Can Fitness From An Early Age Affect Psoriatic Arthritis Risk?

Psoriatic Arthritis on Hand
Research has suggested that lower levels of cardiorespiratory fitness from an early age may increase the risk of developing psoriasis and psoriatic arthritis.

Patients with psoriasis and psoriatic arthritis often experience pain and discomfort, and can have comorbidities that include cardiovascular disease. In looking for ways to reduce their risk of developing psoriatic diseases or causing a flare-up, these patients may look to fitness. How effective is fitness at decreasing risk?

A 2012 study in Archives of Dermatology examined the possible link between physical activity and psoriasis, concluding that higher levels of physical activity may decrease the risk of incident psoriasis in women.¹ Recently, studies have examined whether it is possible for fitness at an early age to affect the risk of psoriatic arthritis and psoriasis. One study published in PLOS ONE in 2021 specifically examined whether cardiorespiratory fitness in late adolescence could affect risk.² What were the findings of this study?

Fitness and Psoriatic Arthritis

The researchers reviewed data from the Swedish National Patient Register on 1,228,562 men who enlisted in the Swedish military from 1968 to 2005 to see if they experienced psoriasis or psoriatic arthritis from their date of conscription through December 31, 2016. Their cardiorespiratory fitness data was categorized into high, medium, and low scores.

From 1968 to 2000, 871 of the subjects were diagnosed with psoriasis and/or psoriatic arthritis. Of them, those with low levels of cardiorespiratory fitness had 6.03 cases of incidence per 100,000 person-years, while subjects with high levels of cardiorespiratory fitness had just 3.68. From 2001 to 2016, 22,425 subjects were diagnosed with psoriasis and/or psoriatic arthritis. In these years, the group with low cardiorespiratory fitness levels had 167.1 incidences per 100,000 person-years, compared to 116 among subjects with high levels. The researchers concluded that low levels of cardiorespiratory fitness could be seen as a risk factor for psoriatic arthritis.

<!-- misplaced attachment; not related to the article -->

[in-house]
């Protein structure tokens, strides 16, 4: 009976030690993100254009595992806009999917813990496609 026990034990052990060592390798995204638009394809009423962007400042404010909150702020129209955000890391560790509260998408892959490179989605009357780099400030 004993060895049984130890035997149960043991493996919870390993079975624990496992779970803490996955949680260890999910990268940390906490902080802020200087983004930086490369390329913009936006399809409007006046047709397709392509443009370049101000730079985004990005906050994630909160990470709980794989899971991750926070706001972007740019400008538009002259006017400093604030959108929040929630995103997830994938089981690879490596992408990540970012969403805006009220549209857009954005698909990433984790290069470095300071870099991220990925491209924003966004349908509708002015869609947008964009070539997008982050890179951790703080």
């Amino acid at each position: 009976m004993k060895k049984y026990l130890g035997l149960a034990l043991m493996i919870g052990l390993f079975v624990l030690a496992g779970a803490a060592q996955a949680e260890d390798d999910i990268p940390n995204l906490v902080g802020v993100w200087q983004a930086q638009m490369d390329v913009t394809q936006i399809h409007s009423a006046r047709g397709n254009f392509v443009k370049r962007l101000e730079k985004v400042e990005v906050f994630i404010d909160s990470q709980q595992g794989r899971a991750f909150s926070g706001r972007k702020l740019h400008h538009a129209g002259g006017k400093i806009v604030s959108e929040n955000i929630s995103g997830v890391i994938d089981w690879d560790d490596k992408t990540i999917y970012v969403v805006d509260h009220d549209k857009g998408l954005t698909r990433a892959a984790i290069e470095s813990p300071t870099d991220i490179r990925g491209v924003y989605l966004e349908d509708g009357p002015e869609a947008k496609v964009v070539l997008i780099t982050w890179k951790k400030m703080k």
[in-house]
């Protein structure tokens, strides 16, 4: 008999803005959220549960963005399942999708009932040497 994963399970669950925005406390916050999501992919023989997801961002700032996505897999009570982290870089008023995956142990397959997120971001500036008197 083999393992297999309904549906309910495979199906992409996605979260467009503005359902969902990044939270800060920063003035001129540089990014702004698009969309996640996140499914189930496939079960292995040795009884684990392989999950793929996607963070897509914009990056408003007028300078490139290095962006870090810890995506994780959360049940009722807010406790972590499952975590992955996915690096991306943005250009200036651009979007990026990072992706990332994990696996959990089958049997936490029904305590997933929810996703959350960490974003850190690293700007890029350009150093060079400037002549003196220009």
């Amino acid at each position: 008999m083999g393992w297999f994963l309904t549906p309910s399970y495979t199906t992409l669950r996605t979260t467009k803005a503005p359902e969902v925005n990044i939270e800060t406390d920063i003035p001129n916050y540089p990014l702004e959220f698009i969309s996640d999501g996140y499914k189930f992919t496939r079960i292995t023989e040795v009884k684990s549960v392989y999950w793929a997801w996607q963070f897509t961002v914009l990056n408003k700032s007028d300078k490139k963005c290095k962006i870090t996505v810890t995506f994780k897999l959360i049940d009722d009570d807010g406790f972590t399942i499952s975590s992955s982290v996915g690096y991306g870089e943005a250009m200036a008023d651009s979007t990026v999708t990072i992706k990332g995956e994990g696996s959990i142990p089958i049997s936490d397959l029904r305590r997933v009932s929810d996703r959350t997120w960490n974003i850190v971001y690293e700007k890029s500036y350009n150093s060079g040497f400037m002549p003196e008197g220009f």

What Should Your Patients Do?

Your patients should do what they can to bolster their cardiorespiratory fitness. While much of cardiorespiratory health is hereditary, there are still exercises one can do to try and improve their health. For example:³

  • Jumping jacks
  • Running in place
  • Burpees
  • Hopping squats
  • Jogging
  • Cycling
  • Swimming
  • Dancing
  • Aerobics

If they are worried about their cardiorespiratory fitness, psoriatic arthritis, or cardiovascular disease, encourage your patients to bring up these concerns with you. Also, try to develop an exercise regimen that targets them specifically.


1. Frankel HC, Han J, Li T, Qureshi AA. The association between physical activity and the risk of incident psoriasis. Arch Dermatol. 2012 Aug;148(8):918-24. doi: 10.1001/archdermatol.2012.943. PMID: 22911187; PMCID: PMC4102422.

2. Laskowski M, Schiöler L, Gustafsson H, Wennberg AM, Åberg M, Torén K. Cardiorespiratory fitness in late adolescence and long-term risk of psoriasis and psoriatic arthritis among Swedish men. PLoS One. 2021;16(1):e0243348. Published 2021 Jan 11. doi:10.1371/journal.pone.0243348

3. Cronkleton E. Cardiorespiratory endurance: tests and exercises. Healthline. Reviewed September 29, 2018. Accessed March 10, 2022.